I wish it were easier to effect kaizen ideas in the world.
I wish we could see more Changes-into-Good (改善).
I’ve written (spoken?) a few words about the Imagined World (a.k.a. the conditional or the subjunctive mood) arguing that it is more appealing and more informative to both learners and teachers of English to approach it using a matrix based on meaning.
I’ve pointed out that
- “If I walk fast, I will probably reach the station in time” this I is talking about a realistic Imagined world (something that is likely to happen in Reality).
Whereas, if I say
- “If I walked fast, I would reach the station in time” this I is describing an unrealistic Imagined world, because ”I don’t intend to walk fast, so I will (probably) not walk fast, so I will (probably) not reach the station in time (in Reality)”. Nonetheless, I can imagine this possibility: “If I walked fast… (=No intention of walking fast)”.
- Of course, we also have the impossible Imagined world: “If I had walked fast yesterday, I would have reached the station in time” means “Too late. I didn’t reach the station in time (in Reality).” This is an Imagined world which is no longer possible.
Now, wish is similar, but a wish is obviously not realistic, a wish is always set in contrast with the (current) Reality and it’s highly improbable (at the very most), if not downright impossible (if we’re talking about things from a Past point-of-view).
- “I wish I had walked fast yesterday (then I would have reached the station).” “I wish I had done something” means that in Reality “I didn’t do it”. (So, impossible now)
- “I wish I walked fast” sounds a bit strange. A more natural one would be “I wish I could walk fast” (meaning that in Reality “I cannot walk fast”, that it is unrealistic to expect me to be able to walk fast).
It’s a wish expressed in relation to things we cannot control (or we think we cannot control).
I wish it were easier to see more kaizen applied in the world.
I wish it were easier to effect (=bring about) such Changes-into-Better in the world.
The question (arising in this dialogue) is
Why imagine different worlds? Why talk about
- something which is not real? (imagined)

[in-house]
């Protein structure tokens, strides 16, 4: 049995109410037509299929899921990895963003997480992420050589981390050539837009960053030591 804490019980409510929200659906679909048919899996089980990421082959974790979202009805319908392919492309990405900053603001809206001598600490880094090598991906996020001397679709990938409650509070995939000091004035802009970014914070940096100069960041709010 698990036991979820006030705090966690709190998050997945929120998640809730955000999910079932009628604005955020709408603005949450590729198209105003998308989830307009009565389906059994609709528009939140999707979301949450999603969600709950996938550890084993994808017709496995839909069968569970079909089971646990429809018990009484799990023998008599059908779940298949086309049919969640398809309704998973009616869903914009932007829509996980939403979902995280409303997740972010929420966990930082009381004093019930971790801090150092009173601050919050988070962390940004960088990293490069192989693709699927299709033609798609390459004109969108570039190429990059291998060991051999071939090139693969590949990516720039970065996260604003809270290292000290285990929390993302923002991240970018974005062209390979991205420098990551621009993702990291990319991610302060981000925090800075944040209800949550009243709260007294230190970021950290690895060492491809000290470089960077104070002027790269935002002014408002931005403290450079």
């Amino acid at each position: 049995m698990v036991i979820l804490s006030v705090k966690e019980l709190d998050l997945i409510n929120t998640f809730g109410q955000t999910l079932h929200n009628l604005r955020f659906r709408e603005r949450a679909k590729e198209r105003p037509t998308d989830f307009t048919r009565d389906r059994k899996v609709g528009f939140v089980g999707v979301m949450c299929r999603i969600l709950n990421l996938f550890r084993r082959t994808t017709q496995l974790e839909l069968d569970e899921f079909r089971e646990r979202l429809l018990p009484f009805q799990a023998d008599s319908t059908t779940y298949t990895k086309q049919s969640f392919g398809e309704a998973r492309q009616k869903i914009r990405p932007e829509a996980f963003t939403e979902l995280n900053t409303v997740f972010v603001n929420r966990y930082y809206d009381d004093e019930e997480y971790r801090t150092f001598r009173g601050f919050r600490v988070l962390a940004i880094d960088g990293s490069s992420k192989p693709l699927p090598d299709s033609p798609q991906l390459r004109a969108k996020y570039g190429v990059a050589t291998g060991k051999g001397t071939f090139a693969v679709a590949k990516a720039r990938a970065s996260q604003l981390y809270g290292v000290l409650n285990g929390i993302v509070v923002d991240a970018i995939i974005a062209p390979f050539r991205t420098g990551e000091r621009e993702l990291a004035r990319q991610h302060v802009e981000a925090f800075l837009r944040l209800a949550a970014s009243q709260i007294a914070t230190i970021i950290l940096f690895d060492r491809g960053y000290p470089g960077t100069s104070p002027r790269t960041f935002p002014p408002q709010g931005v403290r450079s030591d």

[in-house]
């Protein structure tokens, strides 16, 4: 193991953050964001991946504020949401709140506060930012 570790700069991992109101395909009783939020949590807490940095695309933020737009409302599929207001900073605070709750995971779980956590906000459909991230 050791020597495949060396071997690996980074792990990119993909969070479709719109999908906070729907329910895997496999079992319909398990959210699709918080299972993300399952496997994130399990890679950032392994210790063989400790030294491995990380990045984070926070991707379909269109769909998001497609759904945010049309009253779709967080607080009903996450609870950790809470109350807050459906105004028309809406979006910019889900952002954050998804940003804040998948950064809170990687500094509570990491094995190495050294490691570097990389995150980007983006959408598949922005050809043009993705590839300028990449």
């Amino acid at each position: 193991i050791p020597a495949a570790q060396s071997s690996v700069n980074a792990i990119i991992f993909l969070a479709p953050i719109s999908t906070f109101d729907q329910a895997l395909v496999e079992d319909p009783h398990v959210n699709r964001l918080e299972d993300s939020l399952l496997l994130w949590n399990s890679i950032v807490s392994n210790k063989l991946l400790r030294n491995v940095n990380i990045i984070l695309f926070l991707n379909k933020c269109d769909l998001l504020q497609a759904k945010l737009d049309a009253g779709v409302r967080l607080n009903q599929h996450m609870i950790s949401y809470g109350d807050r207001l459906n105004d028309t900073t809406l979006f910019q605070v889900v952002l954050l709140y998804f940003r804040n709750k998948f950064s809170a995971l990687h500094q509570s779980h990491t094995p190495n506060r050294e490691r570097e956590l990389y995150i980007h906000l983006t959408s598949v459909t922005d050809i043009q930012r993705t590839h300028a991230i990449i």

- something which is not even likely? (unrealistic)
- something which is not even possible anymore because it is too late? (impossible)
(The professor’s answer is that) Simply talking about that which is Real is often not enough to express how we actually feel about this Reality. Suppose I tell you:
“I’m sorry, John, I cannot help you”.
You have just told me you lost your wallet, you need to pay your electricity bill today, and you have no chance to do so unless someone lends you the money. To which I say:
“I’m sorry, John, I cannot help you”.
This is a statement which is very direct in putting forth the facts.
Why is it that I cannot help you? Well, it’s not clear.
- Maybe I don’t have the money.
- Maybe I don’t want to help you. Who knows?
But what are my feelings towards John? Well, if I’d like to express my sympathy, if I’d like to talk about a different world (one in which I were able to help John), I can say
“I wish I could help you. If I could help you, I would.”
The meaning is the same:
“I will not help you (in Reality)”,
but I’m expressing something which is essentially a refusal in positive terms:
“I wish (yeah?) I could help you. I’m on your side.”
In this Imagined (unrealistic, improbable) world I add some extra information:
- Despite my real lack of (financial) support, I am on your side psychologically speaking.
- I might be on your side in a future, Imagined world when the situation is such that I can help you.
- Maybe I don’t have the money today, but next time you lose your wallet and you need the money, (who knows?) I might be able to help you.
In an Imagined world, the possibility (of helping you in the Future) is not zero, even if in the Real world I cannot help you (in the Present).
It is also another way to add information about something that happened in the Past:
In Reality, I didn’t attend as many aikido lessons as I could have (when I had the chance to do so), but I wish I had gone every day to the dojo (the Place where one can learn about the Way 道場).
It’s too late for me to go to that place (I don’t live in that city anymore), but I can express my feelings of regret:
I can say that I’m feeling BAD about missed (Past) opportunities in a way that may help me make BETTER decisions and change my approach in the Future (which is, of course, an Imagined world).
We insert more meaning in our communication practice when we talk not just about the Real world, but also about the Imagined world. The Imagined world
- of our feelings
- of our wishes
- of our unrealized selves
- of our better selves
- of our better actions.
And that is the starting point for any kaizen: Imagine a better world.
I wish you would.
I wish we all could.
I wish we all did.
I wish this were not unrealistic.